EU leaders decide to fast-track Ukraine’s membership — RT Russia and the former Soviet Union

Assessing Kiev’s candidacy to join the bloc will take ‘months or even years’, Dutch PM says

The EU condemned the Russian offensive and pledged its support for Ukraine on its way to joining the European Union, but did not speed up its application to join the bloc.

Kiev submitted its EU bid in late February, with President Volodymyr Zelensky asking Brussels to speed up its assessment of the bid given the ongoing fighting in his country.

The bloc’s leaders debated the issue for hours on the first day of the European Council summit, convened at the Palace of Versailles, near Paris, issuing a joint statement on Friday evening.

They condemned what they described as the “unprovoked and unjustified military aggression” against its neighbor, and asked Moscow “immediately and unconditionally” withdraw its forces from Ukrainian territory.

Board members are committed to “continue to provide coordinated political, financial, material and humanitarian support” in Kyiv.

As for accelerated accession to the EU, they “recognized the European aspirations and the European choice of Ukraine”, and said that the European Council had acted “quickly” by forwarding Kiev’s candidacy to the European Commission for its opinion.

However, this is only the first step in what is a long bureaucratic process to join the EU, with the declaration containing no indication that Ukraine would be allowed to take any shortcuts along the way.

During a press briefing after the summit, Dutch Prime Minister Mark Rutte clarified that the commission’s assessment of Kyiv’s candidacy would take time – “Months, maybe years.” Brussels had nonetheless processed the request with unprecedented speed, he said.

Despite calling the Ukrainian people “heroic,” Lithuanian President Gitanas Nauseda admitted he was “Impossible to grant EU candidate status to Ukraine today”.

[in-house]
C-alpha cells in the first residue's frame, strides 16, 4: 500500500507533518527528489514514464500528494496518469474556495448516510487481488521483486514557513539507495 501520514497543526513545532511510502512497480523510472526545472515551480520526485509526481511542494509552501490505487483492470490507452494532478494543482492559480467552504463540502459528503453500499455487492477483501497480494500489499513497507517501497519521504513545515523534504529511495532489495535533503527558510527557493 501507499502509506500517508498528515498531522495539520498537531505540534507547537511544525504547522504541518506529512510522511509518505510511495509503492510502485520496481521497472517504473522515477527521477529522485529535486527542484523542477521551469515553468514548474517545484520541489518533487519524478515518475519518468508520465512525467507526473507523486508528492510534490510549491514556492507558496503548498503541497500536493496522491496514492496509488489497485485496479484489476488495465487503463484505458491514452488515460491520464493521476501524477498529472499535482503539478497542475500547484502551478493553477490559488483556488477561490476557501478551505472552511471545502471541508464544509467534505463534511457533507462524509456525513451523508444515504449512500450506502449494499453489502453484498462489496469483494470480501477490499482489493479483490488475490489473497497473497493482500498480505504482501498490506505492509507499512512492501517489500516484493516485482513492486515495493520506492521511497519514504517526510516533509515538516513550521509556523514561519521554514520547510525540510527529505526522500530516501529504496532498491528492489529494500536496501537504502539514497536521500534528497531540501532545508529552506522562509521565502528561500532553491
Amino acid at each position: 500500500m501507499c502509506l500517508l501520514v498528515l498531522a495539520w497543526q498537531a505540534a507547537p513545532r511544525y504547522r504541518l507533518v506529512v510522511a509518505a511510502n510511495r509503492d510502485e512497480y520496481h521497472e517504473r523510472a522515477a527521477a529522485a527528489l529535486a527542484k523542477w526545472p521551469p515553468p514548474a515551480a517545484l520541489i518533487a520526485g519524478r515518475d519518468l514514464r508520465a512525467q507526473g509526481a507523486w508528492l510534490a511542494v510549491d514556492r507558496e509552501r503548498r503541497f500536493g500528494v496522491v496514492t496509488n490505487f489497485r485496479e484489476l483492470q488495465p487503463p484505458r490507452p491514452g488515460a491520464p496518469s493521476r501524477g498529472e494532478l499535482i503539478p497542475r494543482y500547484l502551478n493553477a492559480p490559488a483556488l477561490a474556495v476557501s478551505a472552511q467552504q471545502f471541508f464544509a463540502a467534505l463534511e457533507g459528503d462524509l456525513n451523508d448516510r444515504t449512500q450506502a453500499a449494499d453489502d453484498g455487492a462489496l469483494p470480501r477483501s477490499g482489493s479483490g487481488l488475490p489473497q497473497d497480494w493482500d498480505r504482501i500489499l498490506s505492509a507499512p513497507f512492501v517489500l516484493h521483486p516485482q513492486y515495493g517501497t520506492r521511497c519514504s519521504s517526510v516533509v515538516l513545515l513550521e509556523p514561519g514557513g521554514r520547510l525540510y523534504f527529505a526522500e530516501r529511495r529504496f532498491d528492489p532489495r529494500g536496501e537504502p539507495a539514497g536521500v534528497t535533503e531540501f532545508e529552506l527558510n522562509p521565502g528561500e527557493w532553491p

EU membership is not a top priority for Ukraine – Zelensky

“We were divided” Slovenian Prime Minister Janez Jansa said of the summit. The majority of the bloc’s leaders agreed that the Ukrainians needed a “strong political message that they belong to our European family”, but there were also many among the delegates who were “Still debating procedures” whereby this could be adopted, he added.

Moscow attacked its neighbor in late February, after a seven-year standoff over Ukraine’s failure to implement the terms of the Minsk agreements and Russia’s eventual recognition of the Donbass republics of Donetsk and Luhansk. Proposals negotiated by Germany and France had attempted to regularize the status of these regions within the Ukrainian state.

Russia has demanded that Ukraine officially declare itself a neutral country that will never join the US-led NATO military bloc. Kiev insists the Russian offensive was unprovoked and has denied claims it planned to retake the two republics by force.


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